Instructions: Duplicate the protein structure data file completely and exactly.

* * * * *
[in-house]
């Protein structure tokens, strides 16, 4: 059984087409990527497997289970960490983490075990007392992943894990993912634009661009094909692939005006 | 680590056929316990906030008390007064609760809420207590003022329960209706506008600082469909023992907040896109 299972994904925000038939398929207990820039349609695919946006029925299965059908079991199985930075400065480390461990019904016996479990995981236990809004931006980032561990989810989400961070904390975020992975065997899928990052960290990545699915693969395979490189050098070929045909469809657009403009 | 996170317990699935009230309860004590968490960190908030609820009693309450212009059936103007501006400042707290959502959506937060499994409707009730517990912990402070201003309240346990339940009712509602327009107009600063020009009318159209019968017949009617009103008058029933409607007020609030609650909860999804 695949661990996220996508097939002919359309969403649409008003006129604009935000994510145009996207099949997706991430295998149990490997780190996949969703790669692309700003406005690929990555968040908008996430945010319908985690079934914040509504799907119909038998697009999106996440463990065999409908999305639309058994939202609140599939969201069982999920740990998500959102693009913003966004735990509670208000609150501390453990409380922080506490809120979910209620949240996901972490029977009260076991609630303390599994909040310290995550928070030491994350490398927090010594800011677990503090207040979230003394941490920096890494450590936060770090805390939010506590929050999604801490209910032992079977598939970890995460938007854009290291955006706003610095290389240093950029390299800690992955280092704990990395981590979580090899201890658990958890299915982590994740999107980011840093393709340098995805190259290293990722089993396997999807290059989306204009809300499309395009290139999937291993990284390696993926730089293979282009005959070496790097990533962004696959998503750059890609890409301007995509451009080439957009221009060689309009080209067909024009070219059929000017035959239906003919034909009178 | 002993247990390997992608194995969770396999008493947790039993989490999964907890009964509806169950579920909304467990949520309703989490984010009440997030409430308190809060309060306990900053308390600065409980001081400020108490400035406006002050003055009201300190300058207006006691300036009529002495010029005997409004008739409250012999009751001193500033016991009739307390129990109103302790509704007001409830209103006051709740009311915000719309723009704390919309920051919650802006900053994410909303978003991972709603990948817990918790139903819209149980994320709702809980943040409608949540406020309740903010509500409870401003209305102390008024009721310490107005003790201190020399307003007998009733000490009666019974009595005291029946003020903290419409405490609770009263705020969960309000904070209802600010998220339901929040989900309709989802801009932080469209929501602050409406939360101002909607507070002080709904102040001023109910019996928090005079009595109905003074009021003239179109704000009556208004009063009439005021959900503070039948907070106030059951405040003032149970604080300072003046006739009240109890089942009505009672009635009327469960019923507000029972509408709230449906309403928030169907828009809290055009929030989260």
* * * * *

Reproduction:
[in-house]
């Protein structure tokens, strides 16, 4: 059984087409990527497997289970960490983490075990007392992943894990993912634009661009094909692939005006 | 680590056929316990906030008390007064609760809420207590003022329960209706506008600082469909023992907040896109 299972994904925000038939398929207990820039349609695919946006029925299965059908079991199985930075400065480390461990019904016996479990995981236990809004931006980032561990989810989400961070904390975020992975065997899928990052960290990545699915693969395979490189050098070929045909469809657009403009 | 996170317990699935009230309860004590968490960190908030609820009693309450212009059936103007501006400042707290959502959506937060499994409707009730517990912990402070201003309240346990339940009712509602327009107009600063020009009318159209019968017949009617009103008058029933409607007020609030609650909860999804 695949661990996220996508097939002919359309969403649409008003006129604009935000994510145009996207099949997706991430295998149990490997780190996949969703790669692309700003406005690929990555968040908008996430945010319908985690079934914040509504799907119909038998697009999106996440463990065999409908999305639309058994939202609140599939969201069982999920740990998500959102693009913003966004735990509670208000609150501390453990409380922080506490809120979910209620949240996901972490029977009260076991609630303390599994909040310290995550928070030491994350490398927090010594800011677990503090207040979230003394941490920096890494450590936060770090805390939010506590929050999604801490209910032992079977598939970890995460938007854009290291955006706003610095290389240093950029390299800690992955280092704990990395981590979580090899201890658990958890299915982590994740999107980011840093393709340098995805190259290293990722089993396997999807290059989306204009809300499309395009290139999937291993990284390696993926730089293979282009005959070496790097990533962004696959998503750059890609890409301007995509451009080439957009221009060689309009080209067909024009070219059929000017035959239906003919034909009178 | 002993247990390997992608194995969770396999008493947790039993989490999964907890009964509806169950579920909304467990949520309703989490984010009440997030409430308190809060309060306990900053308390600065409980001081400020108490400035406006002050003055009201300190300058207006006691300036009529002495010029005997409004008739409250012999009751001193500033016991009739307390129990109103302790509704007001409830209103006051709740009311915000719309723009704390919309920051919650802006900053994410909303978003991972709603990948817990918790139903819209149980994320709702809980943040409608949540406020309740903010509500409870401003209305102390008024009721310490107005003790201190020399307003007998009733000490009666019974009595005291029946003020903290419409405490609770009263705020969960309000904070209802600010998220339901929040989900309709989802801009932080469209929501602050409406939360101002909607507070002080709904102040001023109910019996928090005079009595109905003074009021003239179109704000009556208004009063009439005021959900503070039948907070106030059951405040003032149970604080300072003046006739009240109890089942009505009672009635009327469960019923507000029972509408709230449906309403928030169907828009809290055009929030989260």